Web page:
Songs soothe and melodies mend: music therapy and pain management

Jema Pamintuan, PhD

Though a lot of people consider music as a form of entertainment and recreation, various studies and historical literature have proven music’s role in stress relief and rehabilitation. Music as a vital part of healing and therapy has been used in different cultures. Shamans and indigenous healers from different parts of the world use music and vocal chants in healing rituals. Native American healers create healing methods via dreams, and use music to cure illnesses within the dream realm.1

A program was established by the Office of the Surgeon General that uses music as rehabilitation and reconditioning support among soldiers in the United States Army hospitals, back in 1945.2 According to the study, music was used in occupational therapy and physical reconditioning. Music provided an outlet for expression of feelings and processing of memories brought about by experiences in the field. And this allowed the wounded and injured to cope with distress and deal with trauma. Music therapy programs are still in operation in different military and VA healthcare facilities across the country, some of which include the Institution for Therapy through the Arts at the Music Institute of Chicago, the Walter Reed National Military Medical Center in Maryland, and Davis-Monthan Air Force Base in Arizona.3

French musician and acupuncturist Fabien Maman4 developed a form of sound therapy where he uses tuning forks on acupuncture points. This is based on the hypothesis that human cells respond to vibrations and sound frequencies.5 Interestingly, the tuning fork does what its name suggests, it “tunes and harmonizes” the body, and balances its energy, helping the cells be healed in the process.

There are different options to maximize music’s benefits: listen to it, play it, or sing it. Studies have shown how these are good for one’s health.


The benefits of music therapy can be readily accessible to everyone, even if these can be fully maximized with a professionally trained music therapist. Whatever genre of music it is, depending on one’s taste and preference, listening to music can easily be a form of relaxation. It takes away one’s exhaustion, calms the mind, enhances the mood, counteracts negative emotions, and washes away aches and worries. This can manifest in the body by reducing muscle tension, improving one’s breathing and quality of sleep. Music can also accompany one’s exercise routine and give the much needed motivation and inspiration to do physical activity.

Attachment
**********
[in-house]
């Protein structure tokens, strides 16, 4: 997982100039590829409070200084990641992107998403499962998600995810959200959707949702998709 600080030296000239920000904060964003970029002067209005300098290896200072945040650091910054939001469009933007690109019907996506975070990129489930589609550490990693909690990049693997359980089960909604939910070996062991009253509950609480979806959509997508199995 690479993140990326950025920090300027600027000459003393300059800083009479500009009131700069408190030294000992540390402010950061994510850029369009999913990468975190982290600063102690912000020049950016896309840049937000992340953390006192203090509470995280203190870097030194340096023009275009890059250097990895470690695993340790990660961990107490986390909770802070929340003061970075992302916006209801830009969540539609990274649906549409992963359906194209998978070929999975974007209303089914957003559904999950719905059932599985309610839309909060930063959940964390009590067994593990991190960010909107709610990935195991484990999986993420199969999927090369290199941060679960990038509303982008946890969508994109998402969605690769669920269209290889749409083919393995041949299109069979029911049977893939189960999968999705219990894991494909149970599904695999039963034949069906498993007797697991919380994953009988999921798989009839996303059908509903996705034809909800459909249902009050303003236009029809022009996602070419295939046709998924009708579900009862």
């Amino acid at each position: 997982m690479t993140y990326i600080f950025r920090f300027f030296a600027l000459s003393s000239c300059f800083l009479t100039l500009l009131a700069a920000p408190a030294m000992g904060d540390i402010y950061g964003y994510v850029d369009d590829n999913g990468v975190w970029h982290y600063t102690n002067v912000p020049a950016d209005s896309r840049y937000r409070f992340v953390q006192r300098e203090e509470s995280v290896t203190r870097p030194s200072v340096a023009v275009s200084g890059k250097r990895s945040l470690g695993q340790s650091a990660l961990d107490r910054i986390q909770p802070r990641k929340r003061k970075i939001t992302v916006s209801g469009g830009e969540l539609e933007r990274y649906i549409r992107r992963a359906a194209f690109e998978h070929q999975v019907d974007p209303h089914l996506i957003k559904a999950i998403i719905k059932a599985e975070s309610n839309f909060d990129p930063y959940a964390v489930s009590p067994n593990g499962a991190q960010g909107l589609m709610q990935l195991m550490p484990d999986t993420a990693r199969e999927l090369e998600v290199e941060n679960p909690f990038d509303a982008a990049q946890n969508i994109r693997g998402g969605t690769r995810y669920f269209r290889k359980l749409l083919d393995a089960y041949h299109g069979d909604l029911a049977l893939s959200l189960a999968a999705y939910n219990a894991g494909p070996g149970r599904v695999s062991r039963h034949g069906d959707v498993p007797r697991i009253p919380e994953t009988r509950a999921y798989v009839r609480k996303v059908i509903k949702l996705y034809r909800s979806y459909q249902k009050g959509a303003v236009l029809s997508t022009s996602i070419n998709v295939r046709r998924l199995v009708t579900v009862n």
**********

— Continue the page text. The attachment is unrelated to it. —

Research shows how music can also be used as a clinical intervention in cancer and pain centers for ichronic pain management through sensory stimulation6; essentially providing a calming distraction from pain and aiding in rhythmic breathing. Music also reduces discomfort, uplifts the spirits, and improves the patients’ quality of life while coping with the illness.

Playing musical instruments

Those times when your parents forced you to attend your piano or violin lessons may have a pay-off later in life, according to a study conducted by the American Psychological Association.7 The study involved 70 adults (ages 60-83) and were divided into groups based on musical education and experience. Those who played music scored higher in cognitive tests compared to those who did not read music or study an instrument. Even if the participants were not playing music anymore, the study showed that the benefits of learning music can extend up to decades in a person’s life.

A McGill University study also supported the correlation between musical activity and mental sharpness, and proved how music can stimulate and retrain parts of the brain that are underactive in emotional and neurological disorders.8 Playing an instrument can improve long term memory and motor control, which is why it is also recommended to dementia and Alzheimer’s patients9. The piano keys we play, the flute holes we cover, and the pads we drum have to be in sync with our sense of rhythm and sound. Playing music entails coordination between and among senses of sight, hearing, and touch; it is a complex and challenging activity which helps the brain become more fit and alert. This then allows the music-player to be better at multitasking, processing, and retaining information.